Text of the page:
Several years ago, I semi-retired. A few days later, Annie announced that she was semi-retiring, too. She said she was semi-retiring from cooking.
"What are we going to eat?" I asked.
"I don't know," she said. "You'll have to learn to cook. Otherwise we'll starve."
"Me? Learn to cook? Are you kidding?"
"Think about it," she said. "Cooking will keep your fidgety hands out of the devil's workshop. You might enjoy it. Lots of men do. And it's something you should do so I won't have to. Think of it as a modest down payment on 30 years of marital bliss."
She didn't stop there.
"I can see it like in a dream," she said. "I'll come in from my farm work and find a place at the dinner table set nice and pretty for me. There'll be a little salad of baby lettuce with a drizzle of olive oil and a crumble of blue cheese. You'll pour me a glass of good Walla Walla wine. And when I've finished my salad you'll be there to serve me a steaming hot plate of spaghetti and meatballs. And while I linger over my spaghetti, you'll play the guitar and sing love songs to me."
"What? I don't play the guitar or sing," I interrupted.
"Lordy, Lordy, Lordy," she said. "You can learn. And after dinner we'll dance in front of a crackling fire."
"Hold on a minute," I said. "In 30 years of blissful marriage, I can't remember one time when you did all that for me."
"Well, of course not," Annie said. "You'll learn to cook and serve and sing and dance way better than I could ever do it. You'll want to show me up -- prove your male superiority and all that. You'll be awesome."
"Hmm," I said. "Good point."
So, I read a bunch of cookbooks. I watched folks cook on TV. And then I went into the kitchen and made a big mess.
Annie and the girls took the brunt of early screw-ups. They told the stories of my cooking mishaps over and over again. At first, the stories bothered me. But then I thought about my legacy.
What was it that I, Samuel Archibald McLeod, would be remembered for? Unfortunately there wasn't much to remember except my kitchen debacles.
"It's better to be remembered as a mess than not be remembered at all," Annie said.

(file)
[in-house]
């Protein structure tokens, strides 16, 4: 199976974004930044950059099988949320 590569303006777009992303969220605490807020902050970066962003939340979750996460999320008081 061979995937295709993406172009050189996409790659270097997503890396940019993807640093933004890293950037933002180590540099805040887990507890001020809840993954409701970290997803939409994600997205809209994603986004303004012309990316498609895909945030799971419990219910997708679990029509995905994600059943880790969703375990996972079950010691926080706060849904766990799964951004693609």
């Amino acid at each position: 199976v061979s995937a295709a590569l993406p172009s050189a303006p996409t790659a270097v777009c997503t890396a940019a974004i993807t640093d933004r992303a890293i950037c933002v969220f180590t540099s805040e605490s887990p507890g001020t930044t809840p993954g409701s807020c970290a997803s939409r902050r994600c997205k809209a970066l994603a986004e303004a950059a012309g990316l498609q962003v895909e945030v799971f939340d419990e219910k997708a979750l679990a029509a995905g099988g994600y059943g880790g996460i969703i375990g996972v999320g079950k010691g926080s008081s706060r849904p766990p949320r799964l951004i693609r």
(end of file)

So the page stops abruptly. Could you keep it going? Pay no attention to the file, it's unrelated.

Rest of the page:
Back in the spring, when our daughters were home for a visit, I got it in my head I could make a simple potato gnocchi dish -- cloud-like little potato dumplings dressed in a homemade tomato sauce sprinkled with freshly grated parmesan cheese. Sounds good, doesn't it?
I watched a fancy chef make potato gnocchi on TV. I went to his Web site and printed the recipe. I made a special trip to the market to buy the very best, freshest ingredients. The chunk of parmigiano reggiano cost me a day's wages.
I set the dish on the table. It looked good. Annie and the girls ooh'd and aah'd over it.
Then Annie took a bite of one of my little cloud-like dumplings and chewed and chewed and chewed with a strained smile on her face. She managed to swallow but came close to testing what we remembered about the Heimlich maneuver.
Jolie, our middle child, was unabashed in her praise, "These taste almost as good as the gnocchi from the market, Dad." (The gnocchi she was talking about come molded into plastic containers like garden tools -- the kind of plastic packaging you can't open without a screwdriver.)
Our youngest daughter, Marshall, said my gnocchi tasted like Elmer's glue. I wondered how she knew what Elmer's glue tastes like.
Summer, our eldest, sneaked a few gnocchi under the table to Yoda, the Corgi with the giganto ears -- the dog who'll eat anything including his own poo. He sniffed the gnocchi, looked them over carefully, and walked away.
Then the girls got in the car and went to get us a pizza.
So now, at every family gathering, one of our girls tells the story about my gnocchi and how Yoda wouldn't eat them.
My legacy is written. Makes me proud.
If you'd like to read more of Sam's musings, visit his blog at www.sammcleod.net/blog.